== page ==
Administrator Sean O’Keefe today announced the selection
of veteran astronaut, astronomer, and astrophysicist Dr. John
M. Grunsfeld as the agency’s new Chief Scientist at NASA
Headquarters in Washington. He succeeds Dr. Shannon Lucid,
effective immediately.

Grunsfeld, who played an integral role in two Space Shuttle
servicing missions to the Hubble Space Telescope (HST), has
studied astronomy and physics throughout his career. As
NASA’s Chief Scientist, he’ll work to ensure the scientific
merit of the agency’s programs.

“John has a deep interest in astronautical science and has
the hands-on experience to back up what he has taught in the
classroom,” said Administrator O’Keefe. “With his background
in physics and astronomy, John is a natural selection to
direct NASA’s important space-based science objectives.”

After serving nearly two years in Washington, Lucid will
return to the NASA Johnson Space Center in Houston to assist
the agency’s Return to Flight efforts. “I asked Shannon to
come to Washington to help get our science priorities in
order,” added Administrator O’Keefe. “Thanks to her
leadership, and work with Mary Kicza, our Assistant
Administrator for Biological and Physical Research, our
research goals have focus and a clear direction. Shannon’s
insight and candor will be missed in Washington, but I’m sure
her colleagues in Houston are looking forward to her return.”

She was selected as Chief Scientist in February 2002. During
her tenure, one of Lucid’s most important tasks was to work
with the offices of Biological and Physical Research, Earth
Science, Space Science, and Space Flight to develop a
comprehensive plan for prioritization of research on board
the International Space Station.

Lucid also updated NASA’s science policy, which had not been
done since 1996. The policy stipulates science grants will be
peer reviewed, and NASA scientists must compete for research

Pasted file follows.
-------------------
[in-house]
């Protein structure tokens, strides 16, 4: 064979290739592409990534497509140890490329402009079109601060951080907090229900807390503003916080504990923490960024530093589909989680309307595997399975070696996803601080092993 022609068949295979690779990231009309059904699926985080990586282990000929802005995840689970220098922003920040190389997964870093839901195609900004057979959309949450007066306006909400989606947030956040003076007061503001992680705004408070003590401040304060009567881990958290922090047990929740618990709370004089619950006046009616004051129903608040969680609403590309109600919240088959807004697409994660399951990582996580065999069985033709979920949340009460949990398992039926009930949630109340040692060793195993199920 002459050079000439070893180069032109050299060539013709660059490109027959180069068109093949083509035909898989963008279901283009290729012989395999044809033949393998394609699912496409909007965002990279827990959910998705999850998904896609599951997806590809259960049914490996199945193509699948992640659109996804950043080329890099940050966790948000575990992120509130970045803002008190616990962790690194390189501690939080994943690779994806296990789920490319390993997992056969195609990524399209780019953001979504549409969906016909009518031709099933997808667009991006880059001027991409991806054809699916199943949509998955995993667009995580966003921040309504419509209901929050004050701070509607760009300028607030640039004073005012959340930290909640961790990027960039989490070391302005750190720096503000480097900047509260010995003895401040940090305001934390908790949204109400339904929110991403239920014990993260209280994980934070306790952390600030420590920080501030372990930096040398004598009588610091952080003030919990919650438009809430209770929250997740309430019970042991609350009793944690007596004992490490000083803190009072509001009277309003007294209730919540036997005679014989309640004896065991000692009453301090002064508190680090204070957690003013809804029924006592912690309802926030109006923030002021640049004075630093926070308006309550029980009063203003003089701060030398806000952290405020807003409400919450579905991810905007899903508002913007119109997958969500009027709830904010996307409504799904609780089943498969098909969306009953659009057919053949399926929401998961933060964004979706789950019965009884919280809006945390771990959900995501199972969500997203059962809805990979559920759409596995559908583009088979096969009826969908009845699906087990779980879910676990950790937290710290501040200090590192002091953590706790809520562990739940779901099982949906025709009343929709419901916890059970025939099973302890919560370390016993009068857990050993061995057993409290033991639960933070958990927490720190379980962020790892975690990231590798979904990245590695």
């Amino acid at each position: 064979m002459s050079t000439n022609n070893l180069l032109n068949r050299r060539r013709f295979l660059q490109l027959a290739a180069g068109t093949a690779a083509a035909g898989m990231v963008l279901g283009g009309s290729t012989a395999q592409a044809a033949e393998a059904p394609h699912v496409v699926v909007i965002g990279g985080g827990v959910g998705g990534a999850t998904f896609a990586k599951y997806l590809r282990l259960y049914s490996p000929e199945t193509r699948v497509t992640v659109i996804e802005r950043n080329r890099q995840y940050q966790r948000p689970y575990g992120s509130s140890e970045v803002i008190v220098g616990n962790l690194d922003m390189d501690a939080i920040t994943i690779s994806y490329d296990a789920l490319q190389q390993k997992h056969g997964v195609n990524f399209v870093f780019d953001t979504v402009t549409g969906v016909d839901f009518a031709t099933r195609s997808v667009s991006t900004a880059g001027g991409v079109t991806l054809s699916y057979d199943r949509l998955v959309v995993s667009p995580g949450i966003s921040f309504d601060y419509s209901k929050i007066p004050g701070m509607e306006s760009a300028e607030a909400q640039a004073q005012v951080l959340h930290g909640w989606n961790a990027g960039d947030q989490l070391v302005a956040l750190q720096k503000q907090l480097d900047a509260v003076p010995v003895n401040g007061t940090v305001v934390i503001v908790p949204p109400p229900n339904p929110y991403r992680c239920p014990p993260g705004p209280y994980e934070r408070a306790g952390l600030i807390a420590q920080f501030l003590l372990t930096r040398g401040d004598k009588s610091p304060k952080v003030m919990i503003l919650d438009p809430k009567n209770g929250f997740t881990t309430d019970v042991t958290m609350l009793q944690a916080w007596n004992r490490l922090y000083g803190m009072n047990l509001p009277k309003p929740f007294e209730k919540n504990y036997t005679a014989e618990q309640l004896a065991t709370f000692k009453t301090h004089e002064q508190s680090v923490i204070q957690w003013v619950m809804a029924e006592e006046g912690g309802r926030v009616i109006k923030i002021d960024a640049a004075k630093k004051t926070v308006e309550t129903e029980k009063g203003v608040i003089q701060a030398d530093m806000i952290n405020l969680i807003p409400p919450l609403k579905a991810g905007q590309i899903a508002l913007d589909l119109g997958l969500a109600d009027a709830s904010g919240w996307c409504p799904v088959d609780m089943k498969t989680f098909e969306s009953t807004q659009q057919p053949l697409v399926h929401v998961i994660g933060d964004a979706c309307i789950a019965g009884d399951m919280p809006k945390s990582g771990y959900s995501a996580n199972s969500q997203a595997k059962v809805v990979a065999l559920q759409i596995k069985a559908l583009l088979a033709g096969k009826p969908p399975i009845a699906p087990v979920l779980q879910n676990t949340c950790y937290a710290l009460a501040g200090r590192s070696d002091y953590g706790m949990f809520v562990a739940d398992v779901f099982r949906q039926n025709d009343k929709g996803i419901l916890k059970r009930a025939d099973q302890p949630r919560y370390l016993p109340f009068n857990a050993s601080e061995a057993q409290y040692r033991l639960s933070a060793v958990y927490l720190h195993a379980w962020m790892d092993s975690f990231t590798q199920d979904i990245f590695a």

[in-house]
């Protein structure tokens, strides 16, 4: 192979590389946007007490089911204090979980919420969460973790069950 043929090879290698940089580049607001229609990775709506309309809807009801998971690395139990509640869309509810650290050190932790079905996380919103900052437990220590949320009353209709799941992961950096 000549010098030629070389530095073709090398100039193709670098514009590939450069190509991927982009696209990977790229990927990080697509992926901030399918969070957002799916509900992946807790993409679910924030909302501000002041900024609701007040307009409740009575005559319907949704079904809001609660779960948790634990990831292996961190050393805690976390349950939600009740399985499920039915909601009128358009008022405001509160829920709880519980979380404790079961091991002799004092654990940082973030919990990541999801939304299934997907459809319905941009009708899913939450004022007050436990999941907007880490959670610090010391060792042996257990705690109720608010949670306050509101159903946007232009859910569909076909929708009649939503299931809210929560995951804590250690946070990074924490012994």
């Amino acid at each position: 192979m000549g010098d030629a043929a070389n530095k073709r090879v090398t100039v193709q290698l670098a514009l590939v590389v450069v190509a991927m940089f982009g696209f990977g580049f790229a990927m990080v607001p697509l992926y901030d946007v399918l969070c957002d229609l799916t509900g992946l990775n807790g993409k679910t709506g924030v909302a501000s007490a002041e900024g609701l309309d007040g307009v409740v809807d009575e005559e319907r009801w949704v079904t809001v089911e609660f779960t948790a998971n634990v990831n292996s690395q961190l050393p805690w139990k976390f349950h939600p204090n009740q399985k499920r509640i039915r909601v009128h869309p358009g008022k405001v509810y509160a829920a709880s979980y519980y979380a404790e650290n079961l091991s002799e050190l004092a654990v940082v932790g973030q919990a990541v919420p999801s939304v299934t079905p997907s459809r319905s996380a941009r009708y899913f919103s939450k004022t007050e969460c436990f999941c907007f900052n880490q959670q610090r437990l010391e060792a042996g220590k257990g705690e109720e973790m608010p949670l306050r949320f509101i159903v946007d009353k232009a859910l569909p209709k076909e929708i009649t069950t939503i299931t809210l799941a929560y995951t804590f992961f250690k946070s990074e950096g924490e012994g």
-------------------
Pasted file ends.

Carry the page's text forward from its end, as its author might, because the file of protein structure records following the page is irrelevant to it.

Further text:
She joined NASA in 1978 and became an astronaut in August
1979. She has flown as a mission specialist on STS-51G in
1985, STS-34 in 1989, STS-43 in 1991 and STS-58 in 1993. In
1996, she was flown to Mir during STS-76, where she served as
an engineer and conducted numerous life science and physical
science experiments during her stay in orbit.

When Lucid returned to Earth after STS-79, she had traveled
more than 75 million miles and spent more than 188 days in
orbit, an American record at the time. For her extraordinary
efforts, Lucid was awarded the Congressional Space Medal of

Grunsfeld is a veteran of four Space Shuttle flights. In1999
and 2002 he took part in a total of five successful
spacewalks to upgrade Hubble. As a Mission Specialist on STS-
103, Grunsfeld helped install new gyroscopes and scientific
instruments and upgraded Hubble’s systems. During STS-109, he
served as Payload Commander, in charge of the spacewalking
activities and the HST payload. He and three other crewmates
installed a new digital camera, cooling system for the
infrared camera, new solar arrays, and power system.

“Servicing the Hubble Space Telescope is by far and away the
most meaningful thing I’ve ever done. It’s helping us answer
fundamental questions about our world and our place in the
universe,” said Grunsfeld. “I was born the same year NASA was
established, so we grew up together. I quickly discovered
space exploration and science mesh well together and I
couldn’t be more excited about this opportunity.”

A native of Chicago, Grunsfeld received a bachelor’s degree
in physics from the Massachusetts Institute of Technology in
1980. He earned a maters degree and a doctorate in physics
from the University of Chicago in 1984 and 1988,

Grunsfeld was selected as a NASA astronaut in 1992. His first
flight assignment came in 1995 on board the Space Shuttle
Endeavour on STS-67. In 1997, Grunsfeld served as flight
engineer for the Space Shuttle Atlantis during STS-81 and a
10-day mission to Russia’s Mir space station. He has logged
over 45 days in space, including 37 hours and 32 minutes
working outside the Space Shuttle.

Grunsfeld has been honored with the W.D. Grainger Fellow in
Experimental Physics and was awarded the NASA Distinguished
Service Medal earlier this year. He was awarded NASA Space
Flight Medals in 1995, 1997, 1999, and 2002, and earned the
agency’s Exceptional Service Medal in 1997, 1998, and 2000.

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